Let’s face it we are all under continuous pressure to reduce costs and improve performance, and places such as the internet or LinkedIn posts are great ways to start looking for guidance. The supply chain is no exception to this, and a quick search of your needs delivers many articles offering tips and lists of things to do to increase supply chain efficiency.
But on closer examination, although all of them are right, every tip can become a significant task that often will need resource, investment, and time to investigate and deliver. Furthermore, the changes can cause disruption to the normal work flow and expose the business to additional risks.
So where do you start? Well…
Have you ever wondered just how much time and effort is spent correcting errors in your supply chain? Have you ever measured the direct costs of the resources fixing these errors or the longer term financial impact on the business?
All supply chains rely upon accurate and timely data. Data visibility is often one of the highest priorities of the supply chain; but isn’t it better to have a gaps in your information which you know to be concrete, than to act upon data that is flawed? Technology has been a double edged sword; it has reduced errors getting into the system, but when they do manage to infiltrate said system they propagate further and faster with less opportunity for correction.
An address misspelt can cause the rejection of a letter of credit resulting in failure to pay. An error in a product code can cause a substantial delay in customs clearance. Failing to update a price can result in invoices being rejected. In global freight forwarding over 40% of documentation can have errors and require rework.
Today’s global supply chains are increasingly uncertain and complex. New data is constantly being generated and information needs to be updated. But people are also losing sight of their role in the whole supply chain and the impact they can have. It used to be the case that an error made by the transport department would be spotted by accounts, and as they were in adjoining offices a short discussion quickly resolved the mistake. Now people are in different companies, in different countries, and in different time zones. It’s easier for people to pass on the error, and the blame, than to correct it. And so they do.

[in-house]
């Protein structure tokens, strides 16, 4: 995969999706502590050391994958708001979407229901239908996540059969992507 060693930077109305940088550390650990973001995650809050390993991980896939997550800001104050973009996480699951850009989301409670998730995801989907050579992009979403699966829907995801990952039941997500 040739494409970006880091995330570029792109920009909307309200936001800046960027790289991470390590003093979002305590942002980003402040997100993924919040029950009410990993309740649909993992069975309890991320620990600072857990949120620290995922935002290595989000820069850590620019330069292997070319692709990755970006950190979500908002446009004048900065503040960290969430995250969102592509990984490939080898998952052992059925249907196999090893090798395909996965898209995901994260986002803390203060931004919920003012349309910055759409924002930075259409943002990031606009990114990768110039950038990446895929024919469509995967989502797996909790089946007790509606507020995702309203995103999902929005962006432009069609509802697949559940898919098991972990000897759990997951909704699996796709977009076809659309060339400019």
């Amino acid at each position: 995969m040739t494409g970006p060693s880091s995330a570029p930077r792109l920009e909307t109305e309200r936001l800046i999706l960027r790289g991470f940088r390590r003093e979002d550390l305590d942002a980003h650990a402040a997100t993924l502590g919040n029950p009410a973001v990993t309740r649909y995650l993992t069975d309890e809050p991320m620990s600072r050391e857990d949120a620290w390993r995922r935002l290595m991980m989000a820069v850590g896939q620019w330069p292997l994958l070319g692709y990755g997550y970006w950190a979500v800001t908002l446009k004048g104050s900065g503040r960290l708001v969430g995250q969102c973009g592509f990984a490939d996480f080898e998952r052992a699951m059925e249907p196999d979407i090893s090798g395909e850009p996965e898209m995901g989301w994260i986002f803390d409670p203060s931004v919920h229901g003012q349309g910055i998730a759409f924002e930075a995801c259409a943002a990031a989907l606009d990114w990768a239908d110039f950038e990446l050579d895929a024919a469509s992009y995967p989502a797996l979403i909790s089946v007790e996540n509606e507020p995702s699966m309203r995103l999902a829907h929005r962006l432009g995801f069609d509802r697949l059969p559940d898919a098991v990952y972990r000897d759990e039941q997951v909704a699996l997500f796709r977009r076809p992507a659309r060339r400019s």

Putting it into action.
It doesn’t take a huge amount of effort to start creating some awareness and understanding of a person’s role and impact upon a supply chain and the effect is immediate. It’s also a virtuous circle. As errors reduce, the amount of rework reduces allowing more time to focus on improvement.
This isn’t a top down project either. You need to start at the heart of the organisation with the individuals who generate and manage the data – the people not the tech.
The operations manager in a UK office of a global freight forwarder started such a programme. From an office of roughly 100 he selected a dozen individuals who would be most able to benefit and demonstrate change. He put together a series of half day events over a three month period which covered some training and awareness in the supply chain, some skills training such as team working, and some tools such as root cause analysis. Towards the end of the three months he challenged the group to identify opportunities to eliminate errors and reduce rework in their work place.
The group presented three opportunities to the senior management and so impressed them that they got the approval and encouragement to implement their ideas. Not only that, the manager got the support and encouragement to extend the programme over the whole team. The result being a substantial reduction in errors and a more motivated and empowered workforce. The individuals also now act as examples for their colleagues, even expecting and requiring suppliers and customers to pay the same attention to eliminating errors and reducing rework.
So after surfing the internet and collecting the best advice from all the supply chain experts around the globe you will have a comprehensive list of the things to change to reduce supply chain costs and rework. But I would suggest you return first to your own organisation and focus on getting everyone to do it right before you change it.